The art of storytelling | Book Review: What’s Your Story? By Adri Bruckner, Anjana Menon, Marybeth Sandell

A useful handbook for all corporates on how to project their brand

The editor of the newspaper does not look at news releases and a journalist who covers banking cannot be sent a release on automotive. If this is done, then they may just start ignoring all the company releases.
The editor of the newspaper does not look at news releases and a journalist who covers banking cannot be sent a release on automotive. If this is done, then they may just start ignoring all the company releases.

What’s your story by Bruckner, Menon and Sandell is a useful book meant to be read by the top management in all companies, because in today’s age where investors are always looking for news on companies of interest, what one projects is very important. Here, the authors handhold us and take us through the main elements of the plot.

First, we need to be clear about what the company is all about and hence it is necessary to convey the right message. This normally comes into the mission or vision statement of the company or simply the tagline. Now when you hear ‘connections between people around the world’, which company would you think of? This is Hershey’s and sounds so out of place as these words could go with any company that is global. It tells us nothing of chocolate and other confectionery items. Similarly, if a company tells you that it helps you save money to live better, getting to know it is Walmart will be a comedown as you really don’t know if it delivers on the second promise of living better. This is where companies need to be careful because their customers and employees should understand what the company stands for.

It is with these kinds of examples the authors take us through the follies that must be avoided and one thing that will strike any reader is when companies play around with jargon. The chapter interestingly is also called Death by Jargon. We need to keep things simple and not get into details that involve the reader understanding what the words mean. Hence, if a company takes over another one, it should just say that this is good as profits will get better. Using words like synergies and ecosystem, which are favourites these days, just mean nothing to most readers and could make one skip the article.

A good tip given is to keep all communication brief and to the point and here they believe in the BBC approach, where things are direct and free of redundant words. In fact, keeping things simple is the biggest challenge for most writers who tend to get bombastic to impress readers, which at the corporate level could be counterproductive.

Similarly, presentations made should carry pictures and graphics and, according to the authors, bullet points must be avoided. Now this will come as a blow to most presentations which follow this format! Further, if numbers are to be presented it should be easy for the reader to grasp and discretion should be used when using decimals or units so as not to confuse.  The basic pitch is that if one wants to reach out to the audience, things should be easy to understand without the reader having to work out the numbers.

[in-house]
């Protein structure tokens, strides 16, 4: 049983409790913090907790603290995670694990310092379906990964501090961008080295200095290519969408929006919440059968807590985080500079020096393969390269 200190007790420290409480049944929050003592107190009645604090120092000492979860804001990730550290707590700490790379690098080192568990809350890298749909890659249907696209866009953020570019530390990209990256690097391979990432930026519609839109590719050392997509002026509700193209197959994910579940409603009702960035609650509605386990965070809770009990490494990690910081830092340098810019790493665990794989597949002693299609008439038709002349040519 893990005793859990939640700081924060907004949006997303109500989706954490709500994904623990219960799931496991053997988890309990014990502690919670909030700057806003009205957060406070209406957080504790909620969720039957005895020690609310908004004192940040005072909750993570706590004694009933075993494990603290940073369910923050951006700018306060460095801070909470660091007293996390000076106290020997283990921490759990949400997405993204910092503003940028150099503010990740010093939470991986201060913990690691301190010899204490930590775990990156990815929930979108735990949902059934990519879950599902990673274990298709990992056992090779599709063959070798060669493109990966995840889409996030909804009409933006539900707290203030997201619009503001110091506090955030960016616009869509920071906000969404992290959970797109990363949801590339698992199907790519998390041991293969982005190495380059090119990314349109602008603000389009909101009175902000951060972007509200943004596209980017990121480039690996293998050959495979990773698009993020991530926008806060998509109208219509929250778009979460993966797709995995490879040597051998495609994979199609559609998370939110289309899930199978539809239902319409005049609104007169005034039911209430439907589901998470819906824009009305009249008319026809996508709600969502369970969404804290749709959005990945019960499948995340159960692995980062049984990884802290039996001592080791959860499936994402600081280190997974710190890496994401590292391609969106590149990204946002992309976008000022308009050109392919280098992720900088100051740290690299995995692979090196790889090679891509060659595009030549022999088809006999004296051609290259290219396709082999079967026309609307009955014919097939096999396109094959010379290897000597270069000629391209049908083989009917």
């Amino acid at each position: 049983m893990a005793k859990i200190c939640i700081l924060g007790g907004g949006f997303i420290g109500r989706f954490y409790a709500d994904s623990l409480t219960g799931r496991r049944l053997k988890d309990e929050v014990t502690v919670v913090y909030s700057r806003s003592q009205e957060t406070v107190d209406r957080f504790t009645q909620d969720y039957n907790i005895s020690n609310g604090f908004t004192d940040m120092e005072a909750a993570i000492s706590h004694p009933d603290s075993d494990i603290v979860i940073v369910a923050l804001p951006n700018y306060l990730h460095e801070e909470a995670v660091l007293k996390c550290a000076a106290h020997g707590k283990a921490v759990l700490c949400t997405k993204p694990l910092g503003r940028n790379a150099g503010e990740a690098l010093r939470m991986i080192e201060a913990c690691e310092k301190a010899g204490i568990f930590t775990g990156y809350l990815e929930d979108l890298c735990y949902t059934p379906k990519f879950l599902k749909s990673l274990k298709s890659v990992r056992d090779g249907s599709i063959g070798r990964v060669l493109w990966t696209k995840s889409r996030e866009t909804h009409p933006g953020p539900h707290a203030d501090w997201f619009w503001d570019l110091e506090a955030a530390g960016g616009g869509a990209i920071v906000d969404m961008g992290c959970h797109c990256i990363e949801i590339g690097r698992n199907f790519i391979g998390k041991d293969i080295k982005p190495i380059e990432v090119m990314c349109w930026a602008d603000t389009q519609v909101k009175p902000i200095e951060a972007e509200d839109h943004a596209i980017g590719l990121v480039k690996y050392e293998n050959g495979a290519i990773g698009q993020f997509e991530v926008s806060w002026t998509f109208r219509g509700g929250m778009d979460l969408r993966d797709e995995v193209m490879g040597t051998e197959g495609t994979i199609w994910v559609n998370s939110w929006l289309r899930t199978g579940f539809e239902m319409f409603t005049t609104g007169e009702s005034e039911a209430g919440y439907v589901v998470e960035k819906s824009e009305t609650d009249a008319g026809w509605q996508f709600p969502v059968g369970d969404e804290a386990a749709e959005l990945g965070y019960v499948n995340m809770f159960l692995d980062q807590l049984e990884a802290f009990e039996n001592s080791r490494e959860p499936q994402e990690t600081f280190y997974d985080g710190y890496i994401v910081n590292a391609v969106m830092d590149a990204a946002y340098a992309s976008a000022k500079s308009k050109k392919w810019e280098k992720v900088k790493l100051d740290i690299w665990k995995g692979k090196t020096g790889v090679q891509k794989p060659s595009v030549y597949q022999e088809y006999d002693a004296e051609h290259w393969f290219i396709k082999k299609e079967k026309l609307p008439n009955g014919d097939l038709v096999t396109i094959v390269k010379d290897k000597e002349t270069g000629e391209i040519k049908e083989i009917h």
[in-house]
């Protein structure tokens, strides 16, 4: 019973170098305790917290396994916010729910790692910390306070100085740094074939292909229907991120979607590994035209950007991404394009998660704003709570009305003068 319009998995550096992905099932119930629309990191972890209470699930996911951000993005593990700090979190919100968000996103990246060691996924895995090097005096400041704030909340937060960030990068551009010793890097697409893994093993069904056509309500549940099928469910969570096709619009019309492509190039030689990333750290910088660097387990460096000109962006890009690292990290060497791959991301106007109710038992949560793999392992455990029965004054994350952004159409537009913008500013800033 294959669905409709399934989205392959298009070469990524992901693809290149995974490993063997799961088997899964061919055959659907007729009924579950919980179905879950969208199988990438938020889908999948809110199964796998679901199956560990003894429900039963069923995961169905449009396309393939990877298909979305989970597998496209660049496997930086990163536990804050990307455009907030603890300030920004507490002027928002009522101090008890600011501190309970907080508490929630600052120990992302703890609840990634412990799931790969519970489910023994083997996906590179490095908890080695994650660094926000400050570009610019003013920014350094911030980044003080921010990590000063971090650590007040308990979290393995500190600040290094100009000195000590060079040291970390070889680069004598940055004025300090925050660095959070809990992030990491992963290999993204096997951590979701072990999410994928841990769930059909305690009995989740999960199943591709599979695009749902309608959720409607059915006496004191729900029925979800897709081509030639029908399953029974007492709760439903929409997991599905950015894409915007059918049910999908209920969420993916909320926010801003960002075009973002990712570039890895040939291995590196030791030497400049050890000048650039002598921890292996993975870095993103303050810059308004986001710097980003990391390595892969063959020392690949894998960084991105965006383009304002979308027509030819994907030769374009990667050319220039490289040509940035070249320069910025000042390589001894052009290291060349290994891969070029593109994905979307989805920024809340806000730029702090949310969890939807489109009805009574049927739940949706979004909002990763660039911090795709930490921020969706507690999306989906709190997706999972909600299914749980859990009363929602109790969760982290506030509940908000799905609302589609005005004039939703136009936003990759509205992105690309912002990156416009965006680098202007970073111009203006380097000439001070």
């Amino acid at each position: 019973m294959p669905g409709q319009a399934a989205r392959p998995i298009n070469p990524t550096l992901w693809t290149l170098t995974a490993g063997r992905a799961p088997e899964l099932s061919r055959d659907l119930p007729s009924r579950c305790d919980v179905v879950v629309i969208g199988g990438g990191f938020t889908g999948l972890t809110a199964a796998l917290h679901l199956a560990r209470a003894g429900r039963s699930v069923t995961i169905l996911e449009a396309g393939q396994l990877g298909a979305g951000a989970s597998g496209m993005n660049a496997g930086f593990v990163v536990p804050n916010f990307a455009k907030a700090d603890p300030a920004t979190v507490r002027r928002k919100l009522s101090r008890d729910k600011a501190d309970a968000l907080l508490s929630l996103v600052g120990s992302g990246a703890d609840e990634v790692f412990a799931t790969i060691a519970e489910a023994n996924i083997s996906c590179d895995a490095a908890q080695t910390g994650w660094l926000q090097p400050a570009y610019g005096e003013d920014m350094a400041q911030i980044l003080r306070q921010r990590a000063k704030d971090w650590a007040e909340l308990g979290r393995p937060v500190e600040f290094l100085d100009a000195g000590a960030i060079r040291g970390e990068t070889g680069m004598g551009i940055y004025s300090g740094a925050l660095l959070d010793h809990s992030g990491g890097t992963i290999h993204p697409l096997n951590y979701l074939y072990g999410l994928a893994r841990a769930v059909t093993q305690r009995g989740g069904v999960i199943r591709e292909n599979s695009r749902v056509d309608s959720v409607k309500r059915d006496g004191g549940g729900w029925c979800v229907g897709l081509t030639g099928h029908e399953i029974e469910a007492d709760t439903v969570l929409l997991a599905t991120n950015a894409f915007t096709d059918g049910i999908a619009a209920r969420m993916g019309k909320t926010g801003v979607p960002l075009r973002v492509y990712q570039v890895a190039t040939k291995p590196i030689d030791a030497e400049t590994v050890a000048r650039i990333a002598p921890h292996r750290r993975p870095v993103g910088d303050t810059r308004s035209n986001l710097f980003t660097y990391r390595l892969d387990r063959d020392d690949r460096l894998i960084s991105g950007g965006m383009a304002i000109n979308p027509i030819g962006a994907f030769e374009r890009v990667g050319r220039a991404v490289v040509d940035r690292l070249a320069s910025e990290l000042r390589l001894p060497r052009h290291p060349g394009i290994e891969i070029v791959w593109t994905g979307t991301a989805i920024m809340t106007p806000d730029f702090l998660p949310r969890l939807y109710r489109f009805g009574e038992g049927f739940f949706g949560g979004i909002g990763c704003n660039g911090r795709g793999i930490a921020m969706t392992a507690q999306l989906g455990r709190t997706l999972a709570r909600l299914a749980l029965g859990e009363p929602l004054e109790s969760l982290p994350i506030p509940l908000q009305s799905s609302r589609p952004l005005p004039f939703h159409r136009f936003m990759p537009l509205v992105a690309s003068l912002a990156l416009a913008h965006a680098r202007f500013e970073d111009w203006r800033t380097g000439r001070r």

The other area that the authors talk of is the medium of communication. Today, there is a variety of options as we have moved from newspaper and television to social media. Here, the company needs to evaluate where the story should be heard. It can be universal for some products, in which case a balance needs to be drawn across all the three, while at times one can be selective, especially when appealing to the millennials. Similarly, a B2B business which does not involve a retail customer could be better off using social media options depending on the product involved.

YouTube today is great for certain types of communication, especially dealing with knowledge, as everyone wants to hear what CEOs are saying. Podcasts are in vogue and work very well as people may not have time to read something that is long and a minute or two of a verbal commentary makes things easier.

Even when dealing with newspapers one should know the recipient of the communication. The editor of the newspaper does not look at news releases and a journalist who covers banking cannot be sent a release on automotive. If this is done, then they may just start ignoring all the company releases.

There is also another reading for CEOs which goes under a separate section. Do we want to know the company or the person? Warren Buffet is more well known than his company Berkshire Hathaway. The same holds for Richard Branson. Here the company should take a call, especially if it is a professionally run and not owner-driven where the motivation will be different. If the CEO becomes more popular, the company will suffer once the person leaves.

The authors give tips on how to present the CEO and sponsor events or create their own shows. They differentiate between advertising, advertorials, opinion columns and unbiased views. Companies must be aware of these differences and accordingly plan their stories for communication.

This book is very useful for all companies that are keen on strengthening their communication with their stakeholders. The book may sound pedantic at times, but then when companies get carried away with their emotions, there is need to check some basic principles and, What’s Your Story helps to a large extent to provide the clues.

Madan Sabnavis is an independent economist

What’s Your Story?
Adri Bruckner, Anjana Menon, Marybeth Sandell
Penguin Random House
Pp 284, Rs 599

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